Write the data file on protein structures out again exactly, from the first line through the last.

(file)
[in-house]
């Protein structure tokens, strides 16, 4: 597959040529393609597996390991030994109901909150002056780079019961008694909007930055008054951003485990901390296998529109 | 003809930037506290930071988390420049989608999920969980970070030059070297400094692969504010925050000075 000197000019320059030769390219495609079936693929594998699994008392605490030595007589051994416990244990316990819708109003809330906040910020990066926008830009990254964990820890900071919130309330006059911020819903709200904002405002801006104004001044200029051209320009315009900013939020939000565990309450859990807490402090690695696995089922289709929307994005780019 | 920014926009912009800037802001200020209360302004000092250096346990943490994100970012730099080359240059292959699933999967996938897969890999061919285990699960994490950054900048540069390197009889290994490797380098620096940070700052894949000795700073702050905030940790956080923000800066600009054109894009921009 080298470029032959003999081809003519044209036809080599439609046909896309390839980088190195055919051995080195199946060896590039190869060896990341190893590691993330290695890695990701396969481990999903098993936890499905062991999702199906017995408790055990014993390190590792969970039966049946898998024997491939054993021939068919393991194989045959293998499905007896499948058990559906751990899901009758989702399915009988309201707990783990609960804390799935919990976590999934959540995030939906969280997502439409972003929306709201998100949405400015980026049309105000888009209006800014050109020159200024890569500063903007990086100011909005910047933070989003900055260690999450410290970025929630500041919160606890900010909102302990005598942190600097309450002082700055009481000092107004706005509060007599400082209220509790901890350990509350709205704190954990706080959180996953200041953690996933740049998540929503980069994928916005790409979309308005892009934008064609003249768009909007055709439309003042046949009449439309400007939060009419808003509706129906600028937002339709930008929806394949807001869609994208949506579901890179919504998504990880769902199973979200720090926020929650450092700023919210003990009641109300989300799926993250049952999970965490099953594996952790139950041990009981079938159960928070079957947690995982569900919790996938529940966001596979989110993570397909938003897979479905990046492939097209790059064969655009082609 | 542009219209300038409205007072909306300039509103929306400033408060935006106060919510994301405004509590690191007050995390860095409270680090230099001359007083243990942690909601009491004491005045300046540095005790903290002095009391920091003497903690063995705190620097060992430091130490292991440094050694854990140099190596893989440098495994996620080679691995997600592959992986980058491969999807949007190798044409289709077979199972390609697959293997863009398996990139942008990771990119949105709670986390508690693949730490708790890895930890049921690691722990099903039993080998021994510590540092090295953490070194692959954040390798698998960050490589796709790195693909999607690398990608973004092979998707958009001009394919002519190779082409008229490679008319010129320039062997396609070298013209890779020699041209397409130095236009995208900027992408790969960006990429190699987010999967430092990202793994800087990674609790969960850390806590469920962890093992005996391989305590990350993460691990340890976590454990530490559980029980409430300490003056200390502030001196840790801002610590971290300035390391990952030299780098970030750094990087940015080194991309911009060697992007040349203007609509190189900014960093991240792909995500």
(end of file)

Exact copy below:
[in-house]
């Protein structure tokens, strides 16, 4: 597959040529393609597996390991030994109901909150002056780079019961008694909007930055008054951003485990901390296998529109 | 003809930037506290930071988390420049989608999920969980970070030059070297400094692969504010925050000075 000197000019320059030769390219495609079936693929594998699994008392605490030595007589051994416990244990316990819708109003809330906040910020990066926008830009990254964990820890900071919130309330006059911020819903709200904002405002801006104004001044200029051209320009315009900013939020939000565990309450859990807490402090690695696995089922289709929307994005780019 | 920014926009912009800037802001200020209360302004000092250096346990943490994100970012730099080359240059292959699933999967996938897969890999061919285990699960994490950054900048540069390197009889290994490797380098620096940070700052894949000795700073702050905030940790956080923000800066600009054109894009921009 080298470029032959003999081809003519044209036809080599439609046909896309390839980088190195055919051995080195199946060896590039190869060896990341190893590691993330290695890695990701396969481990999903098993936890499905062991999702199906017995408790055990014993390190590792969970039966049946898998024997491939054993021939068919393991194989045959293998499905007896499948058990559906751990899901009758989702399915009988309201707990783990609960804390799935919990976590999934959540995030939906969280997502439409972003929306709201998100949405400015980026049309105000888009209006800014050109020159200024890569500063903007990086100011909005910047933070989003900055260690999450410290970025929630500041919160606890900010909102302990005598942190600097309450002082700055009481000092107004706005509060007599400082209220509790901890350990509350709205704190954990706080959180996953200041953690996933740049998540929503980069994928916005790409979309308005892009934008064609003249768009909007055709439309003042046949009449439309400007939060009419808003509706129906600028937002339709930008929806394949807001869609994208949506579901890179919504998504990880769902199973979200720090926020929650450092700023919210003990009641109300989300799926993250049952999970965490099953594996952790139950041990009981079938159960928070079957947690995982569900919790996938529940966001596979989110993570397909938003897979479905990046492939097209790059064969655009082609 | 542009219209300038409205007072909306300039509103929306400033408060935006106060919510994301405004509590690191007050995390860095409270680090230099001359007083243990942690909601009491004491005045300046540095005790903290002095009391920091003497903690063995705190620097060992430091130490292991440094050694854990140099190596893989440098495994996620080679691995997600592959992986980058491969999807949007190798044409289709077979199972390609697959293997863009398996990139942008990771990119949105709670986390508690693949730490708790890895930890049921690691722990099903039993080998021994510590540092090295953490070194692959954040390798698998960050490589796709790195693909999607690398990608973004092979998707958009001009394919002519190779082409008229490679008319010129320039062997396609070298013209890779020699041209397409130095236009995208900027992408790969960006990429190699987010999967430092990202793994800087990674609790969960850390806590469920962890093992005996391989305590990350993460691990340890976590454990530490559980029980409430300490003056200390502030001196840790801002610590971290300035390391990952030299780098970030750094990087940015080194991309911009060697992007040349203007609509190189900014960093991240792909995500």